I came across this awesome problem and tried to solve it in scala in order to learn the language. The short explanation of the problem is in the title and here's a longer explanation http://www.mathblog.dk/project-euler-62-cube-five-permutations/.

I solved it in Javascript and tried to transfer the logic to scala but it doesn't quite work. It works for finding 3 permutations but not 4, 5 and probably upwards.

Here's the code:

```
import collection.mutable.Map
import collection.mutable.{Map => MMap}
val mutMap3 = MMap.empty[String, MMap[String, Int]]
def pow(n:Int) : Int = {
val cubed = (n * n * n).toString
val digits = 0 to 9
var str = ""
for (a <- digits) {
val b = cubed.count(_.toString==a.toString)
str += b
}
if (mutMap3 contains str) {
mutMap3(str)("len") += 1
if(mutMap3(str)("len") == 5) {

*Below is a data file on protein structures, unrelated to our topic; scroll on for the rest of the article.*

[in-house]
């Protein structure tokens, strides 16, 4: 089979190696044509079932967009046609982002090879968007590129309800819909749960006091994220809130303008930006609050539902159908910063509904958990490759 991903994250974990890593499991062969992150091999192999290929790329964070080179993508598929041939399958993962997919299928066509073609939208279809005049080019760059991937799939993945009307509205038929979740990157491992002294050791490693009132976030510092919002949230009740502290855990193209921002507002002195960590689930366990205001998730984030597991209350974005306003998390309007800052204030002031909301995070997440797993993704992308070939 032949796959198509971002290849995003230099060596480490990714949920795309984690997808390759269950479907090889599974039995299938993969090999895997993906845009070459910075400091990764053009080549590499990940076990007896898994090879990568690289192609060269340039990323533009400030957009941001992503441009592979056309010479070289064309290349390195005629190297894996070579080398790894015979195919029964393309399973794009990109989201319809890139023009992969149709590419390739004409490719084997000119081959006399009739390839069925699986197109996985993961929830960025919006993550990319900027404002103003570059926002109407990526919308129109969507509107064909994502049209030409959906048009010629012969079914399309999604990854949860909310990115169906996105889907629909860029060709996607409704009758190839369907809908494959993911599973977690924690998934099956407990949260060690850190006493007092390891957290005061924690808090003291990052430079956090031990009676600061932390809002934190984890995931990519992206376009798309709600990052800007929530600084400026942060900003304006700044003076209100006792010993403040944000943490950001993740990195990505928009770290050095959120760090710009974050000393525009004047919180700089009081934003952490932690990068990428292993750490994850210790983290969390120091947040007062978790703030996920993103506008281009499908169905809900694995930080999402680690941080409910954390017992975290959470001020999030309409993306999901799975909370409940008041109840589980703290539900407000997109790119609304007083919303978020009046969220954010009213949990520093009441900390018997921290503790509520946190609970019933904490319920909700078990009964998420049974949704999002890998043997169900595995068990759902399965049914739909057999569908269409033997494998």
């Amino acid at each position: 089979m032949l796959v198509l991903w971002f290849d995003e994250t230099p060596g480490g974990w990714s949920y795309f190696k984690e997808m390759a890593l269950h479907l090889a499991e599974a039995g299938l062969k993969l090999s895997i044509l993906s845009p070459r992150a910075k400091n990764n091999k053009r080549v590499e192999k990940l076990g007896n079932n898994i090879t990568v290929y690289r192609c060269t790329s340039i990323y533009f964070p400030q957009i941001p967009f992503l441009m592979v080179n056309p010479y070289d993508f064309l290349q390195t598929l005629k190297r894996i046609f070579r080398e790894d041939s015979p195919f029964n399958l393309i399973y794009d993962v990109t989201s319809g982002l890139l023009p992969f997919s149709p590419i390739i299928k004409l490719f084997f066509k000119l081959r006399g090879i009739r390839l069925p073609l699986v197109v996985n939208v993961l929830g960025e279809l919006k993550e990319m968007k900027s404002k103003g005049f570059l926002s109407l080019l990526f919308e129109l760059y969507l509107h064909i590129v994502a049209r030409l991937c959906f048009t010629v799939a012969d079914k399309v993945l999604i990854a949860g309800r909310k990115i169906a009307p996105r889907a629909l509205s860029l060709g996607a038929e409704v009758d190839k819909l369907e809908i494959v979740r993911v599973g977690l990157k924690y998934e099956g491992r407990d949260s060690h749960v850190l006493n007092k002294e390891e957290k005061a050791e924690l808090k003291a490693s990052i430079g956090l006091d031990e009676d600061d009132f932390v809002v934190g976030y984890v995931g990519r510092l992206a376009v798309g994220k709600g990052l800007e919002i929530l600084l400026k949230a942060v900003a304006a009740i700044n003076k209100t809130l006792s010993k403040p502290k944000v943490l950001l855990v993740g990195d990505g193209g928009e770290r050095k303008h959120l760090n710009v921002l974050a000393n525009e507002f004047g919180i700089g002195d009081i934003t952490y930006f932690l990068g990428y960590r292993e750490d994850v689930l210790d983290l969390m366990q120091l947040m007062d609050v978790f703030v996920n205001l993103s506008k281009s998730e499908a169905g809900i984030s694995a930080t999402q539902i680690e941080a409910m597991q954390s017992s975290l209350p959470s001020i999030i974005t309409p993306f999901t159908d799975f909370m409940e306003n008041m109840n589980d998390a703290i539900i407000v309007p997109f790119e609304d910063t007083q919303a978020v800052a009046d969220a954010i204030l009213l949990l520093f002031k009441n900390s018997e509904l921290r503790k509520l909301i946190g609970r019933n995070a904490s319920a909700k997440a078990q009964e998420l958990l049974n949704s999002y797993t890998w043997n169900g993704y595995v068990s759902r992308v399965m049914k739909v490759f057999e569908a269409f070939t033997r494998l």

return mutMap3(str)("first")
}
} else {
mutMap3(str) = MMap("len" -> 1, "first" -> n)
}
return pow(n+1)
}
```

My idea was that since a permutation is just a rearrangement of the order, (i.e. 4233 is a permutation of 3234), then you can just count the number of times each number occurs and that will represent all possible permutations. In the permutation of 4233, "0" occurs 0 times, "1" occurs 0 times, "2" occurs 2 times, "4" occurs 1 time, "5" occurs 0 times...etc all the way up to 9, which can be put in a string as "0012100000" as the number of occurrences of integers "0123456789" (both 4233 and 3234, and all other combinations of "2","3", and "4" can be represented as "0012100000"). So in plain English, take a number, cube it, turn it into a string of occurrences of particular integers, store that and count how many times we see it as we keep calling the function with number + 1 until a specific permutation occurs 5 times, then return the number from the first time we got that permutation.

I'd like to see alternative approaches but I'd really like to know why mine doesn't work and whether or not it is a good approach. Have fun!

`permutations`

in scala collections:`323.toString.permutations.map{ _.toLong }.toSet - 323`

=>`Set(332, 233)`

– senia Feb 12 '14 at 7:58